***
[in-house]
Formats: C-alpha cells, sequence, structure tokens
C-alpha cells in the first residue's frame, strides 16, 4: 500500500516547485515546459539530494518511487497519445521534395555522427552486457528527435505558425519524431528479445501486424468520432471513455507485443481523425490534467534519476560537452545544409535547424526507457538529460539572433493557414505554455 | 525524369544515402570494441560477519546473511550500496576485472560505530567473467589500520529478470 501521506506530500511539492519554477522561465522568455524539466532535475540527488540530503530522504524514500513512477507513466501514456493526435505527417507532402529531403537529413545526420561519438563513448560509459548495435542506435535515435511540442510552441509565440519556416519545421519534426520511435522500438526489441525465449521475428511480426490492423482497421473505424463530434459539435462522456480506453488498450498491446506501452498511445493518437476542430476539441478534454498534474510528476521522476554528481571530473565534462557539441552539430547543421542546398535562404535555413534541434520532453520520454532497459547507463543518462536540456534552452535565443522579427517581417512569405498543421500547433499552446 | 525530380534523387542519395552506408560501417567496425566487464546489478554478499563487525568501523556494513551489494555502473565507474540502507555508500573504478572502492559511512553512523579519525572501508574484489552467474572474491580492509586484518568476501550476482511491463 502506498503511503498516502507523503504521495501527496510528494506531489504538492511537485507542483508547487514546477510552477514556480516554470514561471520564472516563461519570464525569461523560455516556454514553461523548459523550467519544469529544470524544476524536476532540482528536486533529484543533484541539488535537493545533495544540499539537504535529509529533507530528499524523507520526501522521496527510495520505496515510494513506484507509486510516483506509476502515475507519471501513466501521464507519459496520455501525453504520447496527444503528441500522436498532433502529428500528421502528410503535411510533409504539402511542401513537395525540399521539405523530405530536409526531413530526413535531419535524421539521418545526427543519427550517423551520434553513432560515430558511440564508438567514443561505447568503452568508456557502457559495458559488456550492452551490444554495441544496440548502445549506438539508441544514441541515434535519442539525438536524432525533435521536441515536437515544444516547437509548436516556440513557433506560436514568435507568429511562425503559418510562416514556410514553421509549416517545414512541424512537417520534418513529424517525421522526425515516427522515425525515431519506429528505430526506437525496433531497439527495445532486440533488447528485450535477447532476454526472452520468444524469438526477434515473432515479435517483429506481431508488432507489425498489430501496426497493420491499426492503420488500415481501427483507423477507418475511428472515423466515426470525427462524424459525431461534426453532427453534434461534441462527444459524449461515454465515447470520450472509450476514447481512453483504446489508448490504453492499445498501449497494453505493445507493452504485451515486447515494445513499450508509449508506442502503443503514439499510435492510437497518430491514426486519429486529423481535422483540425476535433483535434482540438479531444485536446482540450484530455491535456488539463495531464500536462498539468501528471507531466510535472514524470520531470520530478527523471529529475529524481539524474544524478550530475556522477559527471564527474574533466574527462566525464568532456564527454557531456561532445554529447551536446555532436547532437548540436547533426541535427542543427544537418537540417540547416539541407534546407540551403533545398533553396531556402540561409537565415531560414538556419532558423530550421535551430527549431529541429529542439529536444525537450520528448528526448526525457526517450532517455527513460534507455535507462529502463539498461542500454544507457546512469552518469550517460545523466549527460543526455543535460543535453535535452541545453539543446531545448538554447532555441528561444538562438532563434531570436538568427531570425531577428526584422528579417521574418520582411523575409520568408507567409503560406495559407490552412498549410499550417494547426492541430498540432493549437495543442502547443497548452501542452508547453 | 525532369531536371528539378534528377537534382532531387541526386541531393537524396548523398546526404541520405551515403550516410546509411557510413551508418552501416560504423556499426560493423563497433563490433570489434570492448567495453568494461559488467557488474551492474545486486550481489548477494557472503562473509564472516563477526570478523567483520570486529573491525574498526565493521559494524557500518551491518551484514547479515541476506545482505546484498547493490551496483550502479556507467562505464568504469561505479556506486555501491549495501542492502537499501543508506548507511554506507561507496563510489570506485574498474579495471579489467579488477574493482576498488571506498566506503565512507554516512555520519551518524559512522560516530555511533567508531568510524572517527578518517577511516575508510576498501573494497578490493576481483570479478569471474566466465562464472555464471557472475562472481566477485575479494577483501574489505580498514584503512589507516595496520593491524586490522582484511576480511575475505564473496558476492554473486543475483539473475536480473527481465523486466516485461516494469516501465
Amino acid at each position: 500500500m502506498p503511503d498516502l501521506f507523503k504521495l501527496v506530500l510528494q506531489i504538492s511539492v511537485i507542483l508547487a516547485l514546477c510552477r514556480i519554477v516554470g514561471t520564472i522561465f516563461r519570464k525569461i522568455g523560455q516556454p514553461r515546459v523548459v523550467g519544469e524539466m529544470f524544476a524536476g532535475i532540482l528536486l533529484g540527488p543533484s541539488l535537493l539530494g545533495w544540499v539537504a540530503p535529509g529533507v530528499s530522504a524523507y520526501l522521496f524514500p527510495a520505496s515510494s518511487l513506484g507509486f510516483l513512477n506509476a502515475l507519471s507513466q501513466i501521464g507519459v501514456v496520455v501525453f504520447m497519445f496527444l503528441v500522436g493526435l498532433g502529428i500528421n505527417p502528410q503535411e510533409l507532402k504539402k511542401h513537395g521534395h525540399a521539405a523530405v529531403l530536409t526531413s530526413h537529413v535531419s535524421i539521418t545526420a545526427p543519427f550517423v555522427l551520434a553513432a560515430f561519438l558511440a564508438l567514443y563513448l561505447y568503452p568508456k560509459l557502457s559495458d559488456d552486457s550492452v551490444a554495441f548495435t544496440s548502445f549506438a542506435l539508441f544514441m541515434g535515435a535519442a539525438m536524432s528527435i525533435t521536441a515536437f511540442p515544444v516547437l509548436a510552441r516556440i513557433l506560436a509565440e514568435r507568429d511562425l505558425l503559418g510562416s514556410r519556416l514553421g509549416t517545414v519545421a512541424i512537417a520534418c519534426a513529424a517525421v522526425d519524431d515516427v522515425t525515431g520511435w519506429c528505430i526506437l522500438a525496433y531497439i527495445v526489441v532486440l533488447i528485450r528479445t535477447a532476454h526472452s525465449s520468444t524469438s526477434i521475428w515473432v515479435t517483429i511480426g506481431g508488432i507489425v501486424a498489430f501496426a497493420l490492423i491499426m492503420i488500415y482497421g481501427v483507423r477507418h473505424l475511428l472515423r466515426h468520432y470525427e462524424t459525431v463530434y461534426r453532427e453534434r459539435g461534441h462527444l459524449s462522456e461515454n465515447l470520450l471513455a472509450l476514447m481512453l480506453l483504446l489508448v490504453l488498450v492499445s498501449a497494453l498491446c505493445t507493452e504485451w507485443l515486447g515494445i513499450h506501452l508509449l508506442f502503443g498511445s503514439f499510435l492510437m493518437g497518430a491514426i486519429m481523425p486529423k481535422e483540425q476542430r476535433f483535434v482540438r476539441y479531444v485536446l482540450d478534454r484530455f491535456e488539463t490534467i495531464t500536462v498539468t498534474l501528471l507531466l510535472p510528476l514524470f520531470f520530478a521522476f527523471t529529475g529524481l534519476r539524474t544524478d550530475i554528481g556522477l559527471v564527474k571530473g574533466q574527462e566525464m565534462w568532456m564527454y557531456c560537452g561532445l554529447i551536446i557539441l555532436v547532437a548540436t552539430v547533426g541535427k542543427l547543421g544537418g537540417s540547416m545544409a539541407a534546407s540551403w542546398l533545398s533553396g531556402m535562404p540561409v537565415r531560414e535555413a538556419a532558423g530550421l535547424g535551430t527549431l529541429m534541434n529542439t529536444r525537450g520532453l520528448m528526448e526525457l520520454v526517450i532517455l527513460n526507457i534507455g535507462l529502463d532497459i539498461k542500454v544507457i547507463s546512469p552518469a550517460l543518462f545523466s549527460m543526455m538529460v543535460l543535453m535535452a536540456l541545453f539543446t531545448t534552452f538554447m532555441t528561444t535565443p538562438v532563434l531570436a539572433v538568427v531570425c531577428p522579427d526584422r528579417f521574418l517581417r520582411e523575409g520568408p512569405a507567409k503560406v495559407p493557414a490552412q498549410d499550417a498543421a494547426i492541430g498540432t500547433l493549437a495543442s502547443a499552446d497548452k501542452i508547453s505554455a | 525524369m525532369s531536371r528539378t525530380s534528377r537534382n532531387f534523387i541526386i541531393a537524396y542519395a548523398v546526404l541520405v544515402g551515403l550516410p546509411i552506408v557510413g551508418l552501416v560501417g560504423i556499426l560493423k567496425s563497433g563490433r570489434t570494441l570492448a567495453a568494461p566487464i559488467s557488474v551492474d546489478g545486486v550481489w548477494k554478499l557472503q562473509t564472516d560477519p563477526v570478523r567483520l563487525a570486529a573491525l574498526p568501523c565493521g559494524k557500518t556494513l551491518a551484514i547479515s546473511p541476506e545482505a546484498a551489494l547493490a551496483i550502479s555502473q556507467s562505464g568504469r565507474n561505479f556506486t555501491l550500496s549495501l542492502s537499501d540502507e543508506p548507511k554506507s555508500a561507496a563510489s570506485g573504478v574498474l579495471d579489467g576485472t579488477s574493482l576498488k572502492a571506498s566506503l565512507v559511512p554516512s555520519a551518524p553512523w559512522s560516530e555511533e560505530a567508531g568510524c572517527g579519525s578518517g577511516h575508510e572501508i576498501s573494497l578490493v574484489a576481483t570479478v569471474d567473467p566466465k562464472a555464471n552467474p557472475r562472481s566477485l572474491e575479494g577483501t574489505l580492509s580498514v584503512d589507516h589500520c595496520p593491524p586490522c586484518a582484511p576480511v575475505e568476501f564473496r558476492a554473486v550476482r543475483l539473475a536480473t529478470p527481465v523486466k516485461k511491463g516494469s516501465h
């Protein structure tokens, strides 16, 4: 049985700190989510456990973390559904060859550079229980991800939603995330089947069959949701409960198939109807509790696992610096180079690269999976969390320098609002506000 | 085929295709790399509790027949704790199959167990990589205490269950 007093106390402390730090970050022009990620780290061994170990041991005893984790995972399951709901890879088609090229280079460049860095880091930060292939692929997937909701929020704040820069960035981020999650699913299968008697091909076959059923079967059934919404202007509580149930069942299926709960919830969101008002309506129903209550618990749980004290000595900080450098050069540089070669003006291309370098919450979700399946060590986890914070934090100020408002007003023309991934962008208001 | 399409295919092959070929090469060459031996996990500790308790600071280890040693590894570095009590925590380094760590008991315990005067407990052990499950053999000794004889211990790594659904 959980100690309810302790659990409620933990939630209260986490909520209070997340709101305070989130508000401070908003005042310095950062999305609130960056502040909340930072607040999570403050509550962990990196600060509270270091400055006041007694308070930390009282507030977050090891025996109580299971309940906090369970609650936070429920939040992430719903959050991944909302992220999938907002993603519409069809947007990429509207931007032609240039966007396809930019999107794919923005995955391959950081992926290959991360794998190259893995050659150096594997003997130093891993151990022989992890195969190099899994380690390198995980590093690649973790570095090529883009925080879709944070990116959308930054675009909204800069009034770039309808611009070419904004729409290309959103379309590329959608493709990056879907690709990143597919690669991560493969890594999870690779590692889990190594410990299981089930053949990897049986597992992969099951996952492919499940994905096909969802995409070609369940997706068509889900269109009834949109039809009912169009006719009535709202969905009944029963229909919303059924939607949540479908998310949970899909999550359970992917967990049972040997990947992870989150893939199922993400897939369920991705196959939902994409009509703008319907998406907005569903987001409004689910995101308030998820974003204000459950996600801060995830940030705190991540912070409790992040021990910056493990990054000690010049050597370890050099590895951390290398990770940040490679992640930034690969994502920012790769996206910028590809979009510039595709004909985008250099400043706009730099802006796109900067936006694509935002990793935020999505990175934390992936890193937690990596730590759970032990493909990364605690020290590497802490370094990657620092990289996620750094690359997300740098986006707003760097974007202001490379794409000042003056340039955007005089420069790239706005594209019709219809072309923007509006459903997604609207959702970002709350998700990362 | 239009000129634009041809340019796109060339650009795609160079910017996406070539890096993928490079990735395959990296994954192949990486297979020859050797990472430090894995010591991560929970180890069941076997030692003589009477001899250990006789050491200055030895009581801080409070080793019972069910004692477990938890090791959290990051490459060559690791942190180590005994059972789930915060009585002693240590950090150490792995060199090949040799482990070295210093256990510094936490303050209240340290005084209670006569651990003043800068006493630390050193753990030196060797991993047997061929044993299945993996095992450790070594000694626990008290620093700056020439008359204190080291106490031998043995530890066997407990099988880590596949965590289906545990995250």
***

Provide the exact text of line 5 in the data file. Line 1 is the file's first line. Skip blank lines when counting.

């Protein structure tokens, strides 16, 4: 049985700190989510456990973390559904060859550079229980991800939603995330089947069959949701409960198939109807509790696992610096180079690269999976969390320098609002506000 | 085929295709790399509790027949704790199959167990990589205490269950 007093106390402390730090970050022009990620780290061994170990041991005893984790995972399951709901890879088609090229280079460049860095880091930060292939692929997937909701929020704040820069960035981020999650699913299968008697091909076959059923079967059934919404202007509580149930069942299926709960919830969101008002309506129903209550618990749980004290000595900080450098050069540089070669003006291309370098919450979700399946060590986890914070934090100020408002007003023309991934962008208001 | 399409295919092959070929090469060459031996996990500790308790600071280890040693590894570095009590925590380094760590008991315990005067407990052990499950053999000794004889211990790594659904 959980100690309810302790659990409620933990939630209260986490909520209070997340709101305070989130508000401070908003005042310095950062999305609130960056502040909340930072607040999570403050509550962990990196600060509270270091400055006041007694308070930390009282507030977050090891025996109580299971309940906090369970609650936070429920939040992430719903959050991944909302992220999938907002993603519409069809947007990429509207931007032609240039966007396809930019999107794919923005995955391959950081992926290959991360794998190259893995050659150096594997003997130093891993151990022989992890195969190099899994380690390198995980590093690649973790570095090529883009925080879709944070990116959308930054675009909204800069009034770039309808611009070419904004729409290309959103379309590329959608493709990056879907690709990143597919690669991560493969890594999870690779590692889990190594410990299981089930053949990897049986597992992969099951996952492919499940994905096909969802995409070609369940997706068509889900269109009834949109039809009912169009006719009535709202969905009944029963229909919303059924939607949540479908998310949970899909999550359970992917967990049972040997990947992870989150893939199922993400897939369920991705196959939902994409009509703008319907998406907005569903987001409004689910995101308030998820974003204000459950996600801060995830940030705190991540912070409790992040021990910056493990990054000690010049050597370890050099590895951390290398990770940040490679992640930034690969994502920012790769996206910028590809979009510039595709004909985008250099400043706009730099802006796109900067936006694509935002990793935020999505990175934390992936890193937690990596730590759970032990493909990364605690020290590497802490370094990657620092990289996620750094690359997300740098986006707003760097974007202001490379794409000042003056340039955007005089420069790239706005594209019709219809072309923007509006459903997604609207959702970002709350998700990362 | 239009000129634009041809340019796109060339650009795609160079910017996406070539890096993928490079990735395959990296994954192949990486297979020859050797990472430090894995010591991560929970180890069941076997030692003589009477001899250990006789050491200055030895009581801080409070080793019972069910004692477990938890090791959290990051490459060559690791942190180590005994059972789930915060009585002693240590950090150490792995060199090949040799482990070295210093256990510094936490303050209240340290005084209670006569651990003043800068006493630390050193753990030196060797991993047997061929044993299945993996095992450790070594000694626990008290620093700056020439008359204190080291106490031998043995530890066997407990099988880590596949965590289906545990995250």